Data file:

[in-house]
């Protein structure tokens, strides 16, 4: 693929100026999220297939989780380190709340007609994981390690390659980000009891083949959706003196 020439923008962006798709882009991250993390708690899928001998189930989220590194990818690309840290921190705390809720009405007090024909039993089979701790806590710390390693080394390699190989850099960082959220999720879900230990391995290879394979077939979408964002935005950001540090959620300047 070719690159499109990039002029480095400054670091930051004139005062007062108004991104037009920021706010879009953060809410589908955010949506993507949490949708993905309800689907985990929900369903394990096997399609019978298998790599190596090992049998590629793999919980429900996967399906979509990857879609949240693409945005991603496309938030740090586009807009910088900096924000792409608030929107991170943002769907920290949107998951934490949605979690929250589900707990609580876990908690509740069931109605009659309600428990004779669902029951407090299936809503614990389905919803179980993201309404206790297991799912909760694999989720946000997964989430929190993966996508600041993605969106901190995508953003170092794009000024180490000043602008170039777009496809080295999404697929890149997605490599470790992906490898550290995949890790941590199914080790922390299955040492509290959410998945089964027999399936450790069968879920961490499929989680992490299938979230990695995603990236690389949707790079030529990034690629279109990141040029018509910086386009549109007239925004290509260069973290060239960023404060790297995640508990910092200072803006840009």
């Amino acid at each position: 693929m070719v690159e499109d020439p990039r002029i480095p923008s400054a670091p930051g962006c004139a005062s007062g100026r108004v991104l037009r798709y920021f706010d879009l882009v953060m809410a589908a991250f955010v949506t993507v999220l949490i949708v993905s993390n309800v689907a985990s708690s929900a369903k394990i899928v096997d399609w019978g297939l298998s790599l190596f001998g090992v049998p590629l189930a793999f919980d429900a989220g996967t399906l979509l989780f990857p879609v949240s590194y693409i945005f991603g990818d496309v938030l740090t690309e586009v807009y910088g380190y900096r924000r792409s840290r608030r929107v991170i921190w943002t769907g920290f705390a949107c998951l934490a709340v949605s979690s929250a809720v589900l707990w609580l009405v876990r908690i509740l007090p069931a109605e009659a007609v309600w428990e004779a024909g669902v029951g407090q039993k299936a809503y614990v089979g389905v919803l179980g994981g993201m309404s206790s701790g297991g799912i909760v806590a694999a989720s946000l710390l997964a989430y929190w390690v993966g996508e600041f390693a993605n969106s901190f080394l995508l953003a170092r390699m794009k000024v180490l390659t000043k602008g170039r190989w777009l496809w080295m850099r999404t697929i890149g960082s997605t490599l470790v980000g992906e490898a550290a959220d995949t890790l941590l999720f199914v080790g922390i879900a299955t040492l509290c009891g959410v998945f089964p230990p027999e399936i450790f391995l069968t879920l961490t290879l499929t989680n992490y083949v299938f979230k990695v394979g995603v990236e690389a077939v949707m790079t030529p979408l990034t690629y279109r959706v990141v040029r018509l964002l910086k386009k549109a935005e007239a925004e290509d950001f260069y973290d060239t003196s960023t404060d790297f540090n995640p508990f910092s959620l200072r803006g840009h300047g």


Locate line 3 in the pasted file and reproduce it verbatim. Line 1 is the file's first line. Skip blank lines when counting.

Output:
């Amino acid at each position: 693929m070719v690159e499109d020439p990039r002029i480095p923008s400054a670091p930051g962006c004139a005062s007062g100026r108004v991104l037009r798709y920021f706010d879009l882009v953060m809410a589908a991250f955010v949506t993507v999220l949490i949708v993905s993390n309800v689907a985990s708690s929900a369903k394990i899928v096997d399609w019978g297939l298998s790599l190596f001998g090992v049998p590629l189930a793999f919980d429900a989220g996967t399906l979509l989780f990857p879609v949240s590194y693409i945005f991603g990818d496309v938030l740090t690309e586009v807009y910088g380190y900096r924000r792409s840290r608030r929107v991170i921190w943002t769907g920290f705390a949107c998951l934490a709340v949605s979690s929250a809720v589900l707990w609580l009405v876990r908690i509740l007090p069931a109605e009659a007609v309600w428990e004779a024909g669902v029951g407090q039993k299936a809503y614990v089979g389905v919803l179980g994981g993201m309404s206790s701790g297991g799912i909760v806590a694999a989720s946000l710390l997964a989430y929190w390690v993966g996508e600041f390693a993605n969106s901190f080394l995508l953003a170092r390699m794009k000024v180490l390659t000043k602008g170039r190989w777009l496809w080295m850099r999404t697929i890149g960082s997605t490599l470790v980000g992906e490898a550290a959220d995949t890790l941590l999720f199914v080790g922390i879900a299955t040492l509290c009891g959410v998945f089964p230990p027999e399936i450790f391995l069968t879920l961490t290879l499929t989680n992490y083949v299938f979230k990695v394979g995603v990236e690389a077939v949707m790079t030529p979408l990034t690629y279109r959706v990141v040029r018509l964002l910086k386009k549109a935005e007239a925004e290509d950001f260069y973290d060239t003196s960023t404060d790297f540090n995640p508990f910092s959620l200072r803006g840009h300047g």